Estate of Madrigal v. Madrigal, — So.3d —-, 2009 WL 4061747 (Fla. 3d DCA Nov 25, 2009)

I recently wrote here about the “Undue Influence Worksheet,” a tool for probate litigators and their clients to organize their thinking and zero in on the key evidence determining the outcome of their undue influence case. Why is this so important? Because when it comes to pure fact questions, such as whether your client did or did not unduly influence the testator, expect you’ll only get one shot at winning your case: at trial. As the linked-to case makes clear, it doesn’t matter if a panel of appellate judges would have called your case a different way, as long as your trial judge’s factual determinations are supported by competent substantial evidence, that’s it, game over: the trial judge’s order stands.

In the instant case, following an evidentiary hearing, the trial court entered an order making specific findings of facts and concluding that the sole beneficiary procured the testator’s last will and testament by undue influence. As the trial court’s findings of fact are supported by competent, substantial evidence, and the findings of fact support the trial court’s conclusion of undue influence, we affirm the order under review. See Estate of Brock, 692 So.2d 907, 913 (Fla. 1st DCA 1996) (“[O]ur scope of review requires us to accept the factual findings of the trial court so long as there is support for them by competent substantial evidence. It is axiomatic that the trial court’s resolution of conflicting evidence will not be disturbed by a reviewing court in the absence of a clear showing of error, or that the conclusions reached are erroneous.”).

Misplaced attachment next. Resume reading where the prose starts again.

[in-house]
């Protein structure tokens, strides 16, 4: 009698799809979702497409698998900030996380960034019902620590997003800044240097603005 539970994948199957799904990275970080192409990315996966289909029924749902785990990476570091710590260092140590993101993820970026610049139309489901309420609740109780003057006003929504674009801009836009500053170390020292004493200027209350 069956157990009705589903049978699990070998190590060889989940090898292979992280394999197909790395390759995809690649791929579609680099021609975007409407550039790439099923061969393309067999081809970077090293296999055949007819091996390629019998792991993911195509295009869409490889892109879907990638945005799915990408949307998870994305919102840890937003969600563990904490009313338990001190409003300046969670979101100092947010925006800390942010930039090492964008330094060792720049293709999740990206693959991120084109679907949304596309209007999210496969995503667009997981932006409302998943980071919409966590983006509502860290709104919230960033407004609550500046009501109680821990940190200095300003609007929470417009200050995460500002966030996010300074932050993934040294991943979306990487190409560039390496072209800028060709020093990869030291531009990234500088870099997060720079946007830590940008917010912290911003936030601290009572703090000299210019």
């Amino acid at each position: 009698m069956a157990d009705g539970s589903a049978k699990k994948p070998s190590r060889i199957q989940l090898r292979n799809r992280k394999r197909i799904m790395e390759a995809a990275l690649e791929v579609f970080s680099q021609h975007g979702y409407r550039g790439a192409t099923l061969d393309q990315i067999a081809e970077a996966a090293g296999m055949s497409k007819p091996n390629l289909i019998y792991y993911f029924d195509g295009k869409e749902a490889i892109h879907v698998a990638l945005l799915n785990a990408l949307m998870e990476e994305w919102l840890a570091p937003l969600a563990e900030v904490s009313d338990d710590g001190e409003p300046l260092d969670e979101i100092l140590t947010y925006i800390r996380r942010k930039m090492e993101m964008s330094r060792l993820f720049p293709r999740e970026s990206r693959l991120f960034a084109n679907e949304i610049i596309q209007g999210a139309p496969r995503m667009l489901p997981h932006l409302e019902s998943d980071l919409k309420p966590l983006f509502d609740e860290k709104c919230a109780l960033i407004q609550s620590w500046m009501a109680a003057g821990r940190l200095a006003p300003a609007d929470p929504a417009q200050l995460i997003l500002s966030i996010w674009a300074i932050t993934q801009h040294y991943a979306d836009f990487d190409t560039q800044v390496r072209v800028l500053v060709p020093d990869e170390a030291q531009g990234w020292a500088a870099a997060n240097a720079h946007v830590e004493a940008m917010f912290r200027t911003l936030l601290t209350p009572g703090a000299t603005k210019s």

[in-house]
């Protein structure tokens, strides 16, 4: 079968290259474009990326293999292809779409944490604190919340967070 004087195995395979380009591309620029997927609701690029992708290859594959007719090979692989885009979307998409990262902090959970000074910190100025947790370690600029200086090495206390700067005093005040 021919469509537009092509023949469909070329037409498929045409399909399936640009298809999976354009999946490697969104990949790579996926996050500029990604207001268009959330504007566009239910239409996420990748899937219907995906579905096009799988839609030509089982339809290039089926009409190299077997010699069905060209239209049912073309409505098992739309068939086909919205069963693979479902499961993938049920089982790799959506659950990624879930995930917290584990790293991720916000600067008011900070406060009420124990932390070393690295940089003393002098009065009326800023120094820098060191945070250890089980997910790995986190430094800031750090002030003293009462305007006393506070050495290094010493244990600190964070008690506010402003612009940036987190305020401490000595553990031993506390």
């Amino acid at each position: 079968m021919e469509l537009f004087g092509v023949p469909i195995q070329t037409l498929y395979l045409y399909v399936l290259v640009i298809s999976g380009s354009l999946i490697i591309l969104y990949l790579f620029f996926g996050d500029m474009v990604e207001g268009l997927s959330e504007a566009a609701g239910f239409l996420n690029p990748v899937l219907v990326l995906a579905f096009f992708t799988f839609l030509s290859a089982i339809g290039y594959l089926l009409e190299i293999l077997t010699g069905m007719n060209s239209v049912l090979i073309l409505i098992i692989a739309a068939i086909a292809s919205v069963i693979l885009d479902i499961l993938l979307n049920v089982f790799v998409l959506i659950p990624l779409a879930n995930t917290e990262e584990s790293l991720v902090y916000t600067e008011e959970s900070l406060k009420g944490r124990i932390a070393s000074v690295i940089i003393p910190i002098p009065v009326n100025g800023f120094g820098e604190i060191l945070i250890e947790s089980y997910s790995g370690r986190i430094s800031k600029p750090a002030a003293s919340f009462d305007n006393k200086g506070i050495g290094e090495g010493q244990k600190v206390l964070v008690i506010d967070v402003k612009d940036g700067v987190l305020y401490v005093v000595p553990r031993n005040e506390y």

What’s going on here is pretty basic to how our court system is supposed to work: trial judges decide fact issues, appellate judges decide legal issues. If your case turns on a pure fact issue, don’t expect a “do over” on appeal. This division of labor was at the heart of the Florida Supreme Court’s thinking when it articulated the competent-substantial-evidence standard in Shaw v. Shaw, 334 So.2d 13, 16 (Fla. 1976):

It is clear that the function of the trial court is to evaluate and weigh the testimony and evidence based upon its observation of the bearing, demeanor and credibility of the witnesses appearing in the cause. It is not the function of the appellate court to substitute its judgment for that of the trial court through re-evaluation of the testimony and evidence from the record on appeal before it. The test … is whether the judgment of the trial court is supported by competent evidence. Subject to the appellate court’s right to reject “inherently incredible and improbable testimony or evidence,” it is not the prerogative of an appellate court, upon a de novo consideration of the record, to substitute its judgment for that of the trial court.

OK, you ask, so what’s competent substantial evidence?

Here’s how the phrase was broken down and defined by the 5th DCA in the context of a probate case in Lonergan v. Estate of Budahazi, 669 So.2d 1062, 1064 (Fla. 5th DCA 1996):

The term “competent substantial evidence” does not relate to the quality, character, convincing power, probative value or weight of the evidence but refers to the existence of some evidence (quantity) as to each essential element and as to the legality and admissibility of that evidence. Competency of evidence refers to its admissibility under legal rules of evidence. “Substantial” requires that there be some (more than a mere iota or scintilla), real, material, pertinent, and relevant evidence (as distinguished from ethereal, metaphysical, speculative or merely theoretical evidence or hypothetical possibilities) having definite probative value (that is, “tending to prove”) as to each essential element of the offense charged.